Treat patient within budget, or in worst case, provide sub-standard care and exclude high-risk patients; Refer patients to specialist and hospitals

Capitation – Fee-for-service mix

Treat within budget and increase number of fee-based services


Lowers physician’s productivity and level of responsiveness; no financial incentives to improve the quality of care and patient satisfaction or increase the number of services

Pay for Performance 

Increase number of services that lead to improved performance indicator

Hospital payment

Input-based line item budget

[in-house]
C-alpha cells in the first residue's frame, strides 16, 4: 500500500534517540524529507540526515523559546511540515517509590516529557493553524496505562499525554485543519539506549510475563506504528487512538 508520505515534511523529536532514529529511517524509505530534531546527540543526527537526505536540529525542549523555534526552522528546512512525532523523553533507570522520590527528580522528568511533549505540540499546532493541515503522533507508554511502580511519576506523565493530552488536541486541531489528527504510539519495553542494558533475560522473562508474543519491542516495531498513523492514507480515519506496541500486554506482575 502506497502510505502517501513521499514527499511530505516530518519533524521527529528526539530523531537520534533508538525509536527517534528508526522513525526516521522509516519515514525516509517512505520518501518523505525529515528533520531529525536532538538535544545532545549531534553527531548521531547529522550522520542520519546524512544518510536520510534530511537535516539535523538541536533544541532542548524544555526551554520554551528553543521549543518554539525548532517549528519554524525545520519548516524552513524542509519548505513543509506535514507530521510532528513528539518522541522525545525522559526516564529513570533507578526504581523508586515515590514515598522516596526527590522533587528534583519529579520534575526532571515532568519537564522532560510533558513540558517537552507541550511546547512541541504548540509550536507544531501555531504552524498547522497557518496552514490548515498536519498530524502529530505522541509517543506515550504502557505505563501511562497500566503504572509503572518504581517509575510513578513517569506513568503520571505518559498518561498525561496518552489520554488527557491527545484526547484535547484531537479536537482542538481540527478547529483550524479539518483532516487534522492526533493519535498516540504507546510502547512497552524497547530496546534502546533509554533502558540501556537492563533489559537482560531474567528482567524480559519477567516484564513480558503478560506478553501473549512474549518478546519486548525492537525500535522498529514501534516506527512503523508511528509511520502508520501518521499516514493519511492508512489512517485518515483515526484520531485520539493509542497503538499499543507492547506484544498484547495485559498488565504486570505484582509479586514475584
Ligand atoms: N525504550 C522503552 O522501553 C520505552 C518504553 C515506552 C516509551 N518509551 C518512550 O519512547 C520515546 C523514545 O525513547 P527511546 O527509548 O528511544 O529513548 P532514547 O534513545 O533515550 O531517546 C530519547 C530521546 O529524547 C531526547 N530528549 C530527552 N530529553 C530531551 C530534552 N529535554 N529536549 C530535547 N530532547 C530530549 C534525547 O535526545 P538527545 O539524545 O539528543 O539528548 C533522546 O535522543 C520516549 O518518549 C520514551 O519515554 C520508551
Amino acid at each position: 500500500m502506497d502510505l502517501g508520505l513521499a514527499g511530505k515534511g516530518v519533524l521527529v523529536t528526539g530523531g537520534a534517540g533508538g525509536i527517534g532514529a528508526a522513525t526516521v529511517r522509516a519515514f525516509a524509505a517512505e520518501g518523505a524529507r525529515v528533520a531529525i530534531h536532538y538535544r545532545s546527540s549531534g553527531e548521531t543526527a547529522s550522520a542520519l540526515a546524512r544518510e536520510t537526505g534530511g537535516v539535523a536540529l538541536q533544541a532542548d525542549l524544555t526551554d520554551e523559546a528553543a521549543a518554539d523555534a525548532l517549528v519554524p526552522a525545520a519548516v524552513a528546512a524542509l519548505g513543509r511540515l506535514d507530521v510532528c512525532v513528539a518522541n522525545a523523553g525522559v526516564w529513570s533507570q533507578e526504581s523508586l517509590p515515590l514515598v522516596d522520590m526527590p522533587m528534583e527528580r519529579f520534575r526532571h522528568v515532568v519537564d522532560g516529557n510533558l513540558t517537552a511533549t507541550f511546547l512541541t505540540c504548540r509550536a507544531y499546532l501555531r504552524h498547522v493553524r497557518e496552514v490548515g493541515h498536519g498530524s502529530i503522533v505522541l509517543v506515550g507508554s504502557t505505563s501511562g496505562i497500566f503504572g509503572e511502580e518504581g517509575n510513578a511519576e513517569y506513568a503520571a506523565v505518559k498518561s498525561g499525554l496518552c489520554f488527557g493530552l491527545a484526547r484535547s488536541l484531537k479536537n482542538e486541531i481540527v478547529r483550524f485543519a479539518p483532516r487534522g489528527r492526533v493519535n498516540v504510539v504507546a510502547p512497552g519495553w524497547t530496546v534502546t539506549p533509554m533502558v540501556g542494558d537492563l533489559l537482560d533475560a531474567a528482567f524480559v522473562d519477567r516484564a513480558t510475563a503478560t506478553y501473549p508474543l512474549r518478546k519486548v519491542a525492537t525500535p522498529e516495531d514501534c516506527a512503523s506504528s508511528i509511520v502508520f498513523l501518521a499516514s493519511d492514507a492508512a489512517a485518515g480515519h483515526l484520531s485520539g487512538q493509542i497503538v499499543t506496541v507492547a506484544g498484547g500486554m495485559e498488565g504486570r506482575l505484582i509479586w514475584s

Increase number of staff, bed, etc.; reduce number of admissions; keep occupancy rate low but prolong patients’ average lengths of stay, refer high-risk/intensity patients to other hospitals

Hospital day 

Increase number of admissions and prolong patients’ average length of stay (ALOS)

Per Admission 

Incentivizes hospitals to reduce the length of stay and the amount of care given to each patient. 


Increase number of admissions, shorten ALOS, risk-select less severe patient case-mix

Global budget 

Provide care within a budget ceiling

Source: Schneider, Pia. Provider payment reforms: Lessons from Europe and America for South Eastern Europe. HNP Discussion Paper. The World Bank, 2007.